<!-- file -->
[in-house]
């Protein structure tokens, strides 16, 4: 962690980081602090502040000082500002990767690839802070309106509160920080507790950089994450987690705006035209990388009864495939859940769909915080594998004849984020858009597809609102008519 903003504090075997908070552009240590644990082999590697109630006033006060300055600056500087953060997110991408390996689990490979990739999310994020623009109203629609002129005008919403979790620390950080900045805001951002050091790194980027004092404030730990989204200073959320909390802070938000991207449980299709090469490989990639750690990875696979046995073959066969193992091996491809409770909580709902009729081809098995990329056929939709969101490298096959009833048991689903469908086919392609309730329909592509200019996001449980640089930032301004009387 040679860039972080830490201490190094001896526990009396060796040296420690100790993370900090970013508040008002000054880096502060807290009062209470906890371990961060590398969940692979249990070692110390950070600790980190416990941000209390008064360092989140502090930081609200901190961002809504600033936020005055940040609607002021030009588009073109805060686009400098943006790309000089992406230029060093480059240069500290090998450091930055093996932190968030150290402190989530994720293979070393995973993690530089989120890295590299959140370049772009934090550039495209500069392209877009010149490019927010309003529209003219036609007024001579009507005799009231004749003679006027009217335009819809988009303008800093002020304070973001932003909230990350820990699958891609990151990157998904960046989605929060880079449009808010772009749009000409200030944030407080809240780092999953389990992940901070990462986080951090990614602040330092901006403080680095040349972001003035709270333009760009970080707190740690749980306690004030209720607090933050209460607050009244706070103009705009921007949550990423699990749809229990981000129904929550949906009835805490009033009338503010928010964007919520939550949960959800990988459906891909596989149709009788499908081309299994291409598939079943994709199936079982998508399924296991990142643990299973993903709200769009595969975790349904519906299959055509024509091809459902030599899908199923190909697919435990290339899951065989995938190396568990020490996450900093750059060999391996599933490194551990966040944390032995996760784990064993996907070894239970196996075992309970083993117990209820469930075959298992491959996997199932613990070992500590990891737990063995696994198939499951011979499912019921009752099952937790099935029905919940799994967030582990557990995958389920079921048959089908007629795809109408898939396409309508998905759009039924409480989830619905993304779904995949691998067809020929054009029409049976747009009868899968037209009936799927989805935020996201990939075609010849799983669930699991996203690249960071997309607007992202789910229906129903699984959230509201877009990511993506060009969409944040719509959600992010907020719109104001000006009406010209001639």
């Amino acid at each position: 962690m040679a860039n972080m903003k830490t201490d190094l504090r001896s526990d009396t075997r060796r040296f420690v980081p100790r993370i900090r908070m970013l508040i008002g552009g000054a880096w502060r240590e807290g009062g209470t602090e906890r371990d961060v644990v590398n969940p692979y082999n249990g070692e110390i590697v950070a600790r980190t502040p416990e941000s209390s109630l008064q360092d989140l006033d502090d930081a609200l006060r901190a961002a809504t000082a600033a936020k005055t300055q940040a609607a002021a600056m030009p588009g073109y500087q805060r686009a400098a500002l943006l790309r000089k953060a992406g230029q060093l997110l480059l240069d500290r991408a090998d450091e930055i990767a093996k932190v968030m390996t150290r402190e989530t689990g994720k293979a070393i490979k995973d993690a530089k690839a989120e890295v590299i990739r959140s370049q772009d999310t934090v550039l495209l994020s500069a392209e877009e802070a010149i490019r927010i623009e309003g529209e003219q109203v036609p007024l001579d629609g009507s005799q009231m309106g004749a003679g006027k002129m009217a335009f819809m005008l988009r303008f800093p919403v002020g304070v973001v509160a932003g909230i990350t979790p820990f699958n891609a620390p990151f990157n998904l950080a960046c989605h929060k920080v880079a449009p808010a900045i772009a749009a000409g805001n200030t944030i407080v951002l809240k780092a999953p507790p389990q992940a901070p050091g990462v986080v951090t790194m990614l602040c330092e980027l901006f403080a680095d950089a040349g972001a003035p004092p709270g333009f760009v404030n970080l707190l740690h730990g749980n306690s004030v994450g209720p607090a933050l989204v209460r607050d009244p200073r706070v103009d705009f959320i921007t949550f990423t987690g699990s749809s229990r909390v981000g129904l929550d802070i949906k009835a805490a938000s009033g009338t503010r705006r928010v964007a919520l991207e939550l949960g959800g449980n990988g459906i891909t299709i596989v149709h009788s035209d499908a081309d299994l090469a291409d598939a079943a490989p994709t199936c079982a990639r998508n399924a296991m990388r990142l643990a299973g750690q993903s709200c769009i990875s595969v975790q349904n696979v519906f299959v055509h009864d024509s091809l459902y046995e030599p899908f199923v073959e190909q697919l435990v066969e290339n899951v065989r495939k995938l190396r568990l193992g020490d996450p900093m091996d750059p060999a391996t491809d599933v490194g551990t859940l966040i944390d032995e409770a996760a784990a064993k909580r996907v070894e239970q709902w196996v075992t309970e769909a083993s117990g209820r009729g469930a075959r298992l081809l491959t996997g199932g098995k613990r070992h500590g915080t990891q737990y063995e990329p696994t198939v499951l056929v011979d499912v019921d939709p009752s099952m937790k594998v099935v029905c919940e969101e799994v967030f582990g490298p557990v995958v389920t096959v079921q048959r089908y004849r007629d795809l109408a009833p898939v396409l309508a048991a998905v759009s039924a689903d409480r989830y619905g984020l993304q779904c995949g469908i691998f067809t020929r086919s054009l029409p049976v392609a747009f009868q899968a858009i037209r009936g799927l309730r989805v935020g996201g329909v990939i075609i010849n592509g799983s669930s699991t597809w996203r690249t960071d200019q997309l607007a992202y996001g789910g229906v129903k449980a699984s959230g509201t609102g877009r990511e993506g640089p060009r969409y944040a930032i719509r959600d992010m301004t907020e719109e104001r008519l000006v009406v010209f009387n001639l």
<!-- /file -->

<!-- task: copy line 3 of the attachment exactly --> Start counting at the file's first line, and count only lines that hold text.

């Amino acid at each position: 962690m040679a860039n972080m903003k830490t201490d190094l504090r001896s526990d009396t075997r060796r040296f420690v980081p100790r993370i900090r908070m970013l508040i008002g552009g000054a880096w502060r240590e807290g009062g209470t602090e906890r371990d961060v644990v590398n969940p692979y082999n249990g070692e110390i590697v950070a600790r980190t502040p416990e941000s209390s109630l008064q360092d989140l006033d502090d930081a609200l006060r901190a961002a809504t000082a600033a936020k005055t300055q940040a609607a002021a600056m030009p588009g073109y500087q805060r686009a400098a500002l943006l790309r000089k953060a992406g230029q060093l997110l480059l240069d500290r991408a090998d450091e930055i990767a093996k932190v968030m390996t150290r402190e989530t689990g994720k293979a070393i490979k995973d993690a530089k690839a989120e890295v590299i990739r959140s370049q772009d999310t934090v550039l495209l994020s500069a392209e877009e802070a010149i490019r927010i623009e309003g529209e003219q109203v036609p007024l001579d629609g009507s005799q009231m309106g004749a003679g006027k002129m009217a335009f819809m005008l988009r303008f800093p919403v002020g304070v973001v509160a932003g909230i990350t979790p820990f699958n891609a620390p990151f990157n998904l950080a960046c989605h929060k920080v880079a449009p808010a900045i772009a749009a000409g805001n200030t944030i407080v951002l809240k780092a999953p507790p389990q992940a901070p050091g990462v986080v951090t790194m990614l602040c330092e980027l901006f403080a680095d950089a040349g972001a003035p004092p709270g333009f760009v404030n970080l707190l740690h730990g749980n306690s004030v994450g209720p607090a933050l989204v209460r607050d009244p200073r706070v103009d705009f959320i921007t949550f990423t987690g699990s749809s229990r909390v981000g129904l929550d802070i949906k009835a805490a938000s009033g009338t503010r705006r928010v964007a919520l991207e939550l949960g959800g449980n990988g459906i891909t299709i596989v149709h009788s035209d499908a081309d299994l090469a291409d598939a079943a490989p994709t199936c079982a990639r998508n399924a296991m990388r990142l643990a299973g750690q993903s709200c769009i990875s595969v975790q349904n696979v519906f299959v055509h009864d024509s091809l459902y046995e030599p899908f199923v073959e190909q697919l435990v066969e290339n899951v065989r495939k995938l190396r568990l193992g020490d996450p900093m091996d750059p060999a391996t491809d599933v490194g551990t859940l966040i944390d032995e409770a996760a784990a064993k909580r996907v070894e239970q709902w196996v075992t309970e769909a083993s117990g209820r009729g469930a075959r298992l081809l491959t996997g199932g098995k613990r070992h500590g915080t990891q737990y063995e990329p696994t198939v499951l056929v011979d499912v019921d939709p009752s099952m937790k594998v099935v029905c919940e969101e799994v967030f582990g490298p557990v995958v389920t096959v079921q048959r089908y004849r007629d795809l109408a009833p898939v396409l309508a048991a998905v759009s039924a689903d409480r989830y619905g984020l993304q779904c995949g469908i691998f067809t020929r086919s054009l029409p049976v392609a747009f009868q899968a858009i037209r009936g799927l309730r989805v935020g996201g329909v990939i075609i010849n592509g799983s669930s699991t597809w996203r690249t960071d200019q997309l607007a992202y996001g789910g229906v129903k449980a699984s959230g509201t609102g877009r990511e993506g640089p060009r969409y944040a930032i719509r959600d992010m301004t907020e719109e104001r008519l000006v009406v010209f009387n001639l």